Johnny met his uncle at 333 Pacific a restaurant in downtown Oceanside. After exchanging pleasantries and catching up on old times, Walter confessed, “I recently had open heart surgery and my doctor strongly suggested that I cut back on my workload if I want to prolong my life. I’m ready to leave this world when the good Lord calls me, but I’d like to leave what I’ve worked for all these years in the right hands.”

            “Life happens while we’re making other plans,” Johnny said, “I learned that early in military career.”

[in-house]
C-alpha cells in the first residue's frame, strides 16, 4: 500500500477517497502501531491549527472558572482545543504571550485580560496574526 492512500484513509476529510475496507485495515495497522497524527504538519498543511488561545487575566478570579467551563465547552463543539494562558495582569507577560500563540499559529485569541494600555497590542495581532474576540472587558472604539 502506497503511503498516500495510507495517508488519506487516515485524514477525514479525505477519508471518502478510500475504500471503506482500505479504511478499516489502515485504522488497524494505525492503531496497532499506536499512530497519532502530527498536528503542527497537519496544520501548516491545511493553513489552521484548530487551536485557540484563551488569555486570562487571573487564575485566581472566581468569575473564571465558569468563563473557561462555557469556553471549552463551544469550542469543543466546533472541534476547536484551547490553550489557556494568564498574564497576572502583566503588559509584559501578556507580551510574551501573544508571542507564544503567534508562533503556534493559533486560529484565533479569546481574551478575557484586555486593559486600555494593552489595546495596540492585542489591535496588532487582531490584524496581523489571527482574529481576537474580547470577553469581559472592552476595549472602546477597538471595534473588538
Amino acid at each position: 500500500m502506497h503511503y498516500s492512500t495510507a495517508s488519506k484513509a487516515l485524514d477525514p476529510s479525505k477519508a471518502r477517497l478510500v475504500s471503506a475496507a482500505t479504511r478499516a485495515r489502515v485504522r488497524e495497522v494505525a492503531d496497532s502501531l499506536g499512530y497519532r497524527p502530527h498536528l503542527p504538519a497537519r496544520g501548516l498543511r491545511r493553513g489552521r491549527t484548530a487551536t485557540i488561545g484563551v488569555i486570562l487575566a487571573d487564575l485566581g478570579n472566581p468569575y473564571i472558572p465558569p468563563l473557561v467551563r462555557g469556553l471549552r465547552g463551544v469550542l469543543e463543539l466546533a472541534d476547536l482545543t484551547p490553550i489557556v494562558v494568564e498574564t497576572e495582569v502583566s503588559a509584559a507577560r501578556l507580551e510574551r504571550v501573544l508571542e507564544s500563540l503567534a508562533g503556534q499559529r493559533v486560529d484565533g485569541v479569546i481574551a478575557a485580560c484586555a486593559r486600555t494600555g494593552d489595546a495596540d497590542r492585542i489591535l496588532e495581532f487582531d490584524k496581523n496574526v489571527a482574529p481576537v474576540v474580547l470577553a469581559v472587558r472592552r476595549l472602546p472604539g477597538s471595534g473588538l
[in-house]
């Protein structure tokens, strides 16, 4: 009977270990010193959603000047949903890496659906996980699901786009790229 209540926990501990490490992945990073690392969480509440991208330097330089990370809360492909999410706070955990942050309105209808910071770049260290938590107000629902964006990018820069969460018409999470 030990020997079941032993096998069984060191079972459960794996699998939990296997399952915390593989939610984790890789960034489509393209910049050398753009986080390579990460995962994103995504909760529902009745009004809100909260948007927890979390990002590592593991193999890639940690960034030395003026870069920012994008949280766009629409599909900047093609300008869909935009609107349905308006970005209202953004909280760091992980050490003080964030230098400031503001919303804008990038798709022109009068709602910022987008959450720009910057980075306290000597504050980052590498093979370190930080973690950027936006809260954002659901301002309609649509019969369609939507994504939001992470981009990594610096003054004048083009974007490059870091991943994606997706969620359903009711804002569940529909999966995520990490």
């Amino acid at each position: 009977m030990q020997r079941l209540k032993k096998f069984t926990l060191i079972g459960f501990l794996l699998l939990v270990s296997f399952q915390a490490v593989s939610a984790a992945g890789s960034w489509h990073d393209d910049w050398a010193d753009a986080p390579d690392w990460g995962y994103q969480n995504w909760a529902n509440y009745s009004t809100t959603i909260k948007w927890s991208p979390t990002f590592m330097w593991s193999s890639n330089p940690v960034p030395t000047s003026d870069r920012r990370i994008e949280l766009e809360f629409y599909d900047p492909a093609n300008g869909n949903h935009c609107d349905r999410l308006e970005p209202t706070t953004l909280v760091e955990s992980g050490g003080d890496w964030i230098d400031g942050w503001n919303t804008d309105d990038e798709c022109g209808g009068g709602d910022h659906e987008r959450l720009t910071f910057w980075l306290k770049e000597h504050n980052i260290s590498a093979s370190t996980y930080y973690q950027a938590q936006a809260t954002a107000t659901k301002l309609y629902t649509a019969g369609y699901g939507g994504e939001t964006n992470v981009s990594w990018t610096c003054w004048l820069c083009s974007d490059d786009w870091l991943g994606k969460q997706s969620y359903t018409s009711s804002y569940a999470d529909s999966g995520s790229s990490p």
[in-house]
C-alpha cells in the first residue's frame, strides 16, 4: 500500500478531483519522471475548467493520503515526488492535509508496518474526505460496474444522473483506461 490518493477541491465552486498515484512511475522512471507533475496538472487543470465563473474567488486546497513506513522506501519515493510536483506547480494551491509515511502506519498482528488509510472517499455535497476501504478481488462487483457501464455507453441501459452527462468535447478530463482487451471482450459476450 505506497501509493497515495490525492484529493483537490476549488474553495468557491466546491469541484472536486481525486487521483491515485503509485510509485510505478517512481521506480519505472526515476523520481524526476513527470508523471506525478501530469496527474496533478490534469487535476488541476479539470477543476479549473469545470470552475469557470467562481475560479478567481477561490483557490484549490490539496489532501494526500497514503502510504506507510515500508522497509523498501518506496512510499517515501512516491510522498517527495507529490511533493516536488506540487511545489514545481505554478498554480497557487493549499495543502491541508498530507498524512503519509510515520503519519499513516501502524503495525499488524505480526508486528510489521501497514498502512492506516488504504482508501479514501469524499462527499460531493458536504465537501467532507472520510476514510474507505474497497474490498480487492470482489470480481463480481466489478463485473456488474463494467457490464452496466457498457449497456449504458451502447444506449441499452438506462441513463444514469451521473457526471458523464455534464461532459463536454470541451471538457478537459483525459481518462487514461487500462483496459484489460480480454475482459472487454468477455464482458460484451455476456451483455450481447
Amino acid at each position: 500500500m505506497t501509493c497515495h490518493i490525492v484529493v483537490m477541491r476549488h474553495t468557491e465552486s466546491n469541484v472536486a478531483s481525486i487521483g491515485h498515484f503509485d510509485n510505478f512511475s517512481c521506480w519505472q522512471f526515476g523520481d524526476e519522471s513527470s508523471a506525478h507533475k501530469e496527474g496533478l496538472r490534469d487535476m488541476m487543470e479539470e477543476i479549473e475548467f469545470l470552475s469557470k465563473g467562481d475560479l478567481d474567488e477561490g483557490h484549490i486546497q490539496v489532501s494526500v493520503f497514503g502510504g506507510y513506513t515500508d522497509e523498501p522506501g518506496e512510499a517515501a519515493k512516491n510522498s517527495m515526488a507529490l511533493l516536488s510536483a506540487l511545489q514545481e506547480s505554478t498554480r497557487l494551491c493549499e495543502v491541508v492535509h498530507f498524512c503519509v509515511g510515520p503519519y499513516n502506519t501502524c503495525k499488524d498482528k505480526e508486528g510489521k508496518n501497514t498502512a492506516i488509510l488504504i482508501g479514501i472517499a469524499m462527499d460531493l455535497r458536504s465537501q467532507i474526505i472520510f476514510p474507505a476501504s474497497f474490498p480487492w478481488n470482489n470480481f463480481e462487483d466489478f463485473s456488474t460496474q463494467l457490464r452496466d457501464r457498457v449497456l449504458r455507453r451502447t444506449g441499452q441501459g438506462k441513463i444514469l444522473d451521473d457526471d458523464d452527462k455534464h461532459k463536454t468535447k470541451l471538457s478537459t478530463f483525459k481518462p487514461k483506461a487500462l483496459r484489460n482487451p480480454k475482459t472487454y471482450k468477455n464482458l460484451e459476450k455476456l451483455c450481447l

“One of my favorite sayings,” Walter agreed then continued, “When I got out of the Corps in the mid 60’s, I saw the immense potential for development in the San Diego and Riverside areas. Since I didn’t have the money to build things and land was cheap and plentiful I focused on that. All I had to do was pay the taxes and wait it out. I got extremely lucky and before long a city would need property for municipal use or a builder wanted to construct some houses. I’d make deals with the city to give them what they wanted in exchange for free taxes on my other parcels. This greatly cut down on my overhead. Every time I had extra capital I invested it and lived like a pauper.  Eventually I came up with a long range plan; I’d only sell land if it was used for residential construction and I’d only do ground leases for commercial use. That way I would have a consistent income stream and also cut down on my federal and state income taxes.  I’d give a company a 50, 75 or even a 99 year lease with rental increases based on various economic factors including their success. If they went bankrupt, I’d get the structures they built on my property. Everything pertaining to my businesses was placed in real estate trusts. I also have a charitable trust and a family trust.”